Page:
What do you regard as the lowest depth of misery? (Just to give you an idea, Proust's reply was 'To be separated from Mama.') I think that the lowest depth of misery ought to be distinguished from the highest pitch of anguish. In the lower depths come enforced idleness, sexual boredom, and/or impotence. At the highest pitch, the death of a friend or even the fear of the death of a child.
Die Judenfrage,' it used to be called, even by Jews. 'The Jewish Question.' I find I quite like this interrogative formulation, since the question—as Gertrude Stein once famously if terminally put it—may be more absorbing than the answer. Of course one is flirting with calamity in phrasing things this way, as I learned in school when the Irish question was discussed by some masters as the Irish 'problem.' Again, the word 'solution' can be as neutral as the words 'question' or 'problem,' but once one has defined a people or a nation as such, the search for a resolution can become a yearning for the conclusive. Endlösung: the final solution.
Religions and states and classes and tribes and nations do not have to work or argue for their adherents and subjects. They more or less inherit them. Against this unearned patrimony there have always been speakers and writers who embody Einstein's injunction to 'remember your humanity and forget the rest.' It would be immodest to claim membership in this fraternity/sorority, but I hope not to have done anything to outrage it. Despite the idiotic sneer that such principles are 'fashionable,' it is always the ideas of secularism, libertarianism, internationalism, and solidarity that stand in need of reaffirmation.
God did not create man in his own image. Evidently, it was quite the other way about, which is the painless explanation for the profusion of gods and religions, and the fratricide both between and among faiths, that we see all about us and that has so retarded the development of civilization.
At the evident risk of seeming ridiculous, I want to begin by saying that I have tried for much of my life to write as if I was composing my sentences to be read posthumously. I hope this isn't too melodramatic or self-centred a way of saying that I attempt to write as if I did not care what reviewers said, what peers thought, or what prevailing opinions may be.
It can certainly be misleading to take the attributes of a movement, or the anxieties and contradictions of a moment, and to personalize or 'objectify' them in the figure of one individual. Yet ordinary discourse would be unfeasible without the use of portmanteau terms—like 'Stalinism,' say—just as the most scrupulous insistence on historical forces will often have to concede to the sheer personality of a Napoleon or a Hitler. I thought then, and I think now, that Osama bin Laden was a near-flawless personification of the mentality of a real force: the force of Islamic jihad. And I also thought, and think now, that this force absolutely deserves to be called evil, and that the recent decapitation of its most notorious demagogue and organizer is to be welcomed without reserve. Osama bin Laden's writings and actions constitute a direct negation of human liberty, and vent an undisguised hatred and contempt for life itself.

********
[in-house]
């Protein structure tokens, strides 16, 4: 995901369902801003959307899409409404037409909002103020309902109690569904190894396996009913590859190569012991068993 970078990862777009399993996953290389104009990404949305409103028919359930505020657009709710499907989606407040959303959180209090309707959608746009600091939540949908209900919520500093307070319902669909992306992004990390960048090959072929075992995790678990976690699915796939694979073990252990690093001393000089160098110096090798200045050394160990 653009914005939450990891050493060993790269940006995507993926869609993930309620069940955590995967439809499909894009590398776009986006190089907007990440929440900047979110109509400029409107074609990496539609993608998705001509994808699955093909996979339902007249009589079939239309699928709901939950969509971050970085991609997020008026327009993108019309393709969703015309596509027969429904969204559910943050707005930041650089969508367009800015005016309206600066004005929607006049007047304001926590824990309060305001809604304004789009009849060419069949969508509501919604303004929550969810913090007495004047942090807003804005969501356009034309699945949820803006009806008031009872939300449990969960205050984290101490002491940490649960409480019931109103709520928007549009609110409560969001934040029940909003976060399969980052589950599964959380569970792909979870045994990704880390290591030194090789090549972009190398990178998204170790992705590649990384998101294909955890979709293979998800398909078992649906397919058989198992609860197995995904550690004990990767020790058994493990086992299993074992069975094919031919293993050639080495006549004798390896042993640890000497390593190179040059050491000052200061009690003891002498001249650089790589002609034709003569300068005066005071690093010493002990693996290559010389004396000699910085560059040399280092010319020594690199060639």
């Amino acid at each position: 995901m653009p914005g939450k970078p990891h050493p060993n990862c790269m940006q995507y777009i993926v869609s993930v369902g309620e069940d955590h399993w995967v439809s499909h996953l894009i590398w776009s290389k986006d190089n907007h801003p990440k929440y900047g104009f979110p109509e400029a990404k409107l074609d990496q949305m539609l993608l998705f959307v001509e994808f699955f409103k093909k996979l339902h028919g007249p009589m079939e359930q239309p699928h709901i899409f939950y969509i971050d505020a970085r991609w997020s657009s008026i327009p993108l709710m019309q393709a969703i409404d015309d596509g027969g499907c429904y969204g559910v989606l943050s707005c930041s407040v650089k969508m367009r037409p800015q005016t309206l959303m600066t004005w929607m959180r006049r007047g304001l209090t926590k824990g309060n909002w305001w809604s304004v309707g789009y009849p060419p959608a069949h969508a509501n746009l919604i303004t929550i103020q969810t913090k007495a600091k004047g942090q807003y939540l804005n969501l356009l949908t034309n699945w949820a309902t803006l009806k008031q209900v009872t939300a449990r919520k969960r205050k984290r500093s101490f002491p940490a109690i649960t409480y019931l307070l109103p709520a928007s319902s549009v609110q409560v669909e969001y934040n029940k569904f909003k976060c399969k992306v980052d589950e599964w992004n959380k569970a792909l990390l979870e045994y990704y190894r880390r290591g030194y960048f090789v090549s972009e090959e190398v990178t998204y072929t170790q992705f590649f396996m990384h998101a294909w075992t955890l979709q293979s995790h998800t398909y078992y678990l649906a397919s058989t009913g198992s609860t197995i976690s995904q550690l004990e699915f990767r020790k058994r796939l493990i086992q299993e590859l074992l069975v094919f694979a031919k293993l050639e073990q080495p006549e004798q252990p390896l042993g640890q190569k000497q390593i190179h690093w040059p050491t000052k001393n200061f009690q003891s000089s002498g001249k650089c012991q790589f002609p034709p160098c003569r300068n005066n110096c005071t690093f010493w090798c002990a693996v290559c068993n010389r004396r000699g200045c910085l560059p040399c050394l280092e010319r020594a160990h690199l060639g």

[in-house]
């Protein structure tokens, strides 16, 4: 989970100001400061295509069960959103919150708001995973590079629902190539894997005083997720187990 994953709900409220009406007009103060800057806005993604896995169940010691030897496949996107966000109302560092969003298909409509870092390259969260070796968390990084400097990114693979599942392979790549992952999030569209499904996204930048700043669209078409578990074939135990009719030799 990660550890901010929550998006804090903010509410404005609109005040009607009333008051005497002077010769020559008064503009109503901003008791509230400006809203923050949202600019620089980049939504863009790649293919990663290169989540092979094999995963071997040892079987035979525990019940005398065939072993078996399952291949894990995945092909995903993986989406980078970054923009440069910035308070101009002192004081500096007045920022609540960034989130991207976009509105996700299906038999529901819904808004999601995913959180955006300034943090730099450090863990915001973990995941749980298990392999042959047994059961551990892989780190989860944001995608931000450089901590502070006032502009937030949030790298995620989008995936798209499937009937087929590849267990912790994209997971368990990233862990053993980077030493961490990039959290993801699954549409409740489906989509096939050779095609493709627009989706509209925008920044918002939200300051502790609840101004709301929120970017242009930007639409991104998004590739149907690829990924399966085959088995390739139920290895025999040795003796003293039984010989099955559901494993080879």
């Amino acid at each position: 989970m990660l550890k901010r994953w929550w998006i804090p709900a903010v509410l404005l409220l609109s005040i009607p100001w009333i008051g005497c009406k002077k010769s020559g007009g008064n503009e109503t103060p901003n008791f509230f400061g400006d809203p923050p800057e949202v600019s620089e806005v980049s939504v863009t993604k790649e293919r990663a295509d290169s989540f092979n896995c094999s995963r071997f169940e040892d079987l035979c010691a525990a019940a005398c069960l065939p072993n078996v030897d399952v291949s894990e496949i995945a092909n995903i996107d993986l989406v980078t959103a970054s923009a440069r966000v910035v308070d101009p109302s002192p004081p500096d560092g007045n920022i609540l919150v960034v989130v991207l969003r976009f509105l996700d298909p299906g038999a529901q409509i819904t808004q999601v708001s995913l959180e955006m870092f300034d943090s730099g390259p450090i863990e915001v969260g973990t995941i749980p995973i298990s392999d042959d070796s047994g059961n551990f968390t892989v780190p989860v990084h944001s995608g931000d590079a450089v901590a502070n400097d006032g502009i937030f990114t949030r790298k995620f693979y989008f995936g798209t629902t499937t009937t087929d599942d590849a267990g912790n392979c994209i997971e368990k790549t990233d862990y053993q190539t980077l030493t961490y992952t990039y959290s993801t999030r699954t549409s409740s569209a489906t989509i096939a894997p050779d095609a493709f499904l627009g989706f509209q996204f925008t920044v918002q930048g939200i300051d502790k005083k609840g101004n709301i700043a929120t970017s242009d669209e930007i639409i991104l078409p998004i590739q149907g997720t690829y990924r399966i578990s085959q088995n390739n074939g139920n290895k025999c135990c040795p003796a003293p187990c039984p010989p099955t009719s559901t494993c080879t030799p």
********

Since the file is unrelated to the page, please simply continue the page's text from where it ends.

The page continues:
The prince's official job description as king will be 'defender of the faith,' which currently means the state-financed absurdity of the Anglican Church, but he has more than once said publicly that he wants to be anointed as defender of all faiths—another indication of the amazing conceit he has developed in six decades of performing the only job allowed him by the hereditary principle: that of waiting for his mother to expire.
A few months ago, I was sitting morosely at my desk, wondering why I had ever agreed to review Barbara Bush: A Memoir for an English newspaper. The experience was proving to be a degradation of the act of reading. Imagine, if you will, being strapped into a chair and made to listen to Liberace playing the piano for hour upon hour. Or imagine being fed chocolate dinner mints, like a hapless goose, until you are on the verge of explosion. Such was my lot.
Do I fear death? No, I am not afraid of being dead because there's nothing to be afraid of, I won't know it. I fear dying, of dying I feel a sense of waste about it and I fear a sordid death, where I am incapacitated or imbecilic at the end which isn't something to be afraid of, it's something to be terrified of.
One might come up with other and kinder distinctions (I shall not be doing so) but the plain fact about the senator from New York is surely that she is a known quantity who has already been in the White House purely as the result of a relationship with a man, and not at all a quixotic outsider who represents the aspirations of an 'out' group, let alone a whole sex or gender.
The pre-history of our species is hag-ridden with episodes of nightmarish ignorance and calamity, for which religion used to identify, not just the wrong explanation but the wrong culprit. Human sacrifices were made preeminently in times of epidemics, useless prayers were uttered, bogus "miracles" attested to, and scapegoats--such as Jews or witches--hunted down and burned.